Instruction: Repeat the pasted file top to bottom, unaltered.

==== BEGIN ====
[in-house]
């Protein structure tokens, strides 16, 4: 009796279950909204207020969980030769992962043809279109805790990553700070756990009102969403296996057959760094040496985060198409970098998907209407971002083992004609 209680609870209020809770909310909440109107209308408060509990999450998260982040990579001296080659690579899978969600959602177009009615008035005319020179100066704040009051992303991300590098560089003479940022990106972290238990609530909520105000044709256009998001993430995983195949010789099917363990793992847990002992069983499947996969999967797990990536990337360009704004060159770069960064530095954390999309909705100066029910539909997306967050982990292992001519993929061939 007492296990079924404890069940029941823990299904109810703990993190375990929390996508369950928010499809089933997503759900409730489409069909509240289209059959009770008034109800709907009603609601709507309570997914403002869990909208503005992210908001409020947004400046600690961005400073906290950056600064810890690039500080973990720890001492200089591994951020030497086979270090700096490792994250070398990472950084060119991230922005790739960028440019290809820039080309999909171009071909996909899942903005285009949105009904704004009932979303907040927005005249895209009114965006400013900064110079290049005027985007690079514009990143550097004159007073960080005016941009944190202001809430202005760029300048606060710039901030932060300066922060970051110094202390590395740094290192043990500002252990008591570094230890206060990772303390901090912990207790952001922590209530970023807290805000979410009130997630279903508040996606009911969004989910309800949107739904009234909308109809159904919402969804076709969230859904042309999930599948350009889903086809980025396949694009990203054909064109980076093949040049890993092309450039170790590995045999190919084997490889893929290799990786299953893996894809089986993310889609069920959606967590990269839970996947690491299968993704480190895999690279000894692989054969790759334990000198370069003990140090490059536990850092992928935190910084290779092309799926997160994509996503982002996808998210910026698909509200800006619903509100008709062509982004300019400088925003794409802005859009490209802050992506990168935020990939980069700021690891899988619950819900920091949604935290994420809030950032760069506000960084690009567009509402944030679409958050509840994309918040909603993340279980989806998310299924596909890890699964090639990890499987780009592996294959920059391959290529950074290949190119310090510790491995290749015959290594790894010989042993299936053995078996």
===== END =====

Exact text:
[in-house]
């Protein structure tokens, strides 16, 4: 009796279950909204207020969980030769992962043809279109805790990553700070756990009102969403296996057959760094040496985060198409970098998907209407971002083992004609 209680609870209020809770909310909440109107209308408060509990999450998260982040990579001296080659690579899978969600959602177009009615008035005319020179100066704040009051992303991300590098560089003479940022990106972290238990609530909520105000044709256009998001993430995983195949010789099917363990793992847990002992069983499947996969999967797990990536990337360009704004060159770069960064530095954390999309909705100066029910539909997306967050982990292992001519993929061939 007492296990079924404890069940029941823990299904109810703990993190375990929390996508369950928010499809089933997503759900409730489409069909509240289209059959009770008034109800709907009603609601709507309570997914403002869990909208503005992210908001409020947004400046600690961005400073906290950056600064810890690039500080973990720890001492200089591994951020030497086979270090700096490792994250070398990472950084060119991230922005790739960028440019290809820039080309999909171009071909996909899942903005285009949105009904704004009932979303907040927005005249895209009114965006400013900064110079290049005027985007690079514009990143550097004159007073960080005016941009944190202001809430202005760029300048606060710039901030932060300066922060970051110094202390590395740094290192043990500002252990008591570094230890206060990772303390901090912990207790952001922590209530970023807290805000979410009130997630279903508040996606009911969004989910309800949107739904009234909308109809159904919402969804076709969230859904042309999930599948350009889903086809980025396949694009990203054909064109980076093949040049890993092309450039170790590995045999190919084997490889893929290799990786299953893996894809089986993310889609069920959606967590990269839970996947690491299968993704480190895999690279000894692989054969790759334990000198370069003990140090490059536990850092992928935190910084290779092309799926997160994509996503982002996808998210910026698909509200800006619903509100008709062509982004300019400088925003794409802005859009490209802050992506990168935020990939980069700021690891899988619950819900920091949604935290994420809030950032760069506000960084690009567009509402944030679409958050509840994309918040909603993340279980989806998310299924596909890890699964090639990890499987780009592996294959920059391959290529950074290949190119310090510790491995290749015959290594790894010989042993299936053995078996």